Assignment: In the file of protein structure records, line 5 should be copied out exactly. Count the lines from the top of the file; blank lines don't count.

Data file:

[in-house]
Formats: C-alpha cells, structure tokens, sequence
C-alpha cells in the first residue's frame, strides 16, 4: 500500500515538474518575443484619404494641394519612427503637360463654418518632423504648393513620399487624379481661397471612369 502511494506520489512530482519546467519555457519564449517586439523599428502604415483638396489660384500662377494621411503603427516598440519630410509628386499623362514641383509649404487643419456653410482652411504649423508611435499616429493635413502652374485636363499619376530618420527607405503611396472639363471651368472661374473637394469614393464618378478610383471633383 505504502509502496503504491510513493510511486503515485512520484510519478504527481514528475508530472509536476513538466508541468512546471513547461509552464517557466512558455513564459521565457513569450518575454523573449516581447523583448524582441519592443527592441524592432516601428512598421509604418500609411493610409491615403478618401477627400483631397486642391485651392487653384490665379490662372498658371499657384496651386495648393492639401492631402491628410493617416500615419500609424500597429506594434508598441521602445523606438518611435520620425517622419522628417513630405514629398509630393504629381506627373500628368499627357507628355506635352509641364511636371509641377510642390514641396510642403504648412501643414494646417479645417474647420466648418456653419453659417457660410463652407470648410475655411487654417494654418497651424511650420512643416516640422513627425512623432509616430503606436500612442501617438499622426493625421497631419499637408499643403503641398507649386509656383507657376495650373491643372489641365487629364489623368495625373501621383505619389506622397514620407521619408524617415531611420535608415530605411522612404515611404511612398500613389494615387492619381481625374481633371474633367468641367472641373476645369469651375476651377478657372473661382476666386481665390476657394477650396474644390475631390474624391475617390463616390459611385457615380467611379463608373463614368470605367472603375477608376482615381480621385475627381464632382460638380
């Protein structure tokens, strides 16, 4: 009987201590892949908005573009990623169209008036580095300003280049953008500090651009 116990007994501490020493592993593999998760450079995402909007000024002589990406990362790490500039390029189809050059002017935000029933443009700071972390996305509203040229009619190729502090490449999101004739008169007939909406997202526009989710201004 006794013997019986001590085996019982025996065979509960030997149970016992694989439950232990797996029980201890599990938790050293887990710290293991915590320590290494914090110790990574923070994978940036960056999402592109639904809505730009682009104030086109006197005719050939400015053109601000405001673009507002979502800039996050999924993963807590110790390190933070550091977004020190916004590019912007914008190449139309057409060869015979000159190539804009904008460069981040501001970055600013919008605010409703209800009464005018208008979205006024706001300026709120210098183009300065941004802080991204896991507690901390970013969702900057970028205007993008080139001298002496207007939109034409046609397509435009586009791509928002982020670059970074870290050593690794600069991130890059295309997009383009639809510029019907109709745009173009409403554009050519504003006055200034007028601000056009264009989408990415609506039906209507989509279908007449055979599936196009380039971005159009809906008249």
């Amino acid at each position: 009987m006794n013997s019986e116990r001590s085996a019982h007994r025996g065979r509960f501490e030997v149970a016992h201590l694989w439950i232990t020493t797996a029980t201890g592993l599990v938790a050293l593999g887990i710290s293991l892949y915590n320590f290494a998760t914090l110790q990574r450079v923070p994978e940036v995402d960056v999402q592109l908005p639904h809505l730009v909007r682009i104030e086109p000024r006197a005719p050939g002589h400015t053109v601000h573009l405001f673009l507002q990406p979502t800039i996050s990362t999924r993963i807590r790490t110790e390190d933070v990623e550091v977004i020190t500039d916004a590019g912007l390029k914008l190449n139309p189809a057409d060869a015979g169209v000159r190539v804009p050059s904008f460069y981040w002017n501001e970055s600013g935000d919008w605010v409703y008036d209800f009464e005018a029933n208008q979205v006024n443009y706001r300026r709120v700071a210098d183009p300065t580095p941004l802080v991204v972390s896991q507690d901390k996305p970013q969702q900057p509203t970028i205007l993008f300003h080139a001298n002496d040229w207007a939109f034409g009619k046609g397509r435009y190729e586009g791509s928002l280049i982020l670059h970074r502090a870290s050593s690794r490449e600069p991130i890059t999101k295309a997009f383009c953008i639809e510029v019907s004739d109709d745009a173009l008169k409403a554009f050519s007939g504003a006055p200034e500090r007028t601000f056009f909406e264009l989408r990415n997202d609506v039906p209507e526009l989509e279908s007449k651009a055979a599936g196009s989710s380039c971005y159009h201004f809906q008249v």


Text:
């Amino acid at each position: 009987m006794n013997s019986e116990r001590s085996a019982h007994r025996g065979r509960f501490e030997v149970a016992h201590l694989w439950i232990t020493t797996a029980t201890g592993l599990v938790a050293l593999g887990i710290s293991l892949y915590n320590f290494a998760t914090l110790q990574r450079v923070p994978e940036v995402d960056v999402q592109l908005p639904h809505l730009v909007r682009i104030e086109p000024r006197a005719p050939g002589h400015t053109v601000h573009l405001f673009l507002q990406p979502t800039i996050s990362t999924r993963i807590r790490t110790e390190d933070v990623e550091v977004i020190t500039d916004a590019g912007l390029k914008l190449n139309p189809a057409d060869a015979g169209v000159r190539v804009p050059s904008f460069y981040w002017n501001e970055s600013g935000d919008w605010v409703y008036d209800f009464e005018a029933n208008q979205v006024n443009y706001r300026r709120v700071a210098d183009p300065t580095p941004l802080v991204v972390s896991q507690d901390k996305p970013q969702q900057p509203t970028i205007l993008f300003h080139a001298n002496d040229w207007a939109f034409g009619k046609g397509r435009y190729e586009g791509s928002l280049i982020l670059h970074r502090a870290s050593s690794r490449e600069p991130i890059t999101k295309a997009f383009c953008i639809e510029v019907s004739d109709d745009a173009l008169k409403a554009f050519s007939g504003a006055p200034e500090r007028t601000f056009f909406e264009l989408r990415n997202d609506v039906p209507e526009l989509e279908s007449k651009a055979a599936g196009s989710s380039c971005y159009h201004f809906q008249v």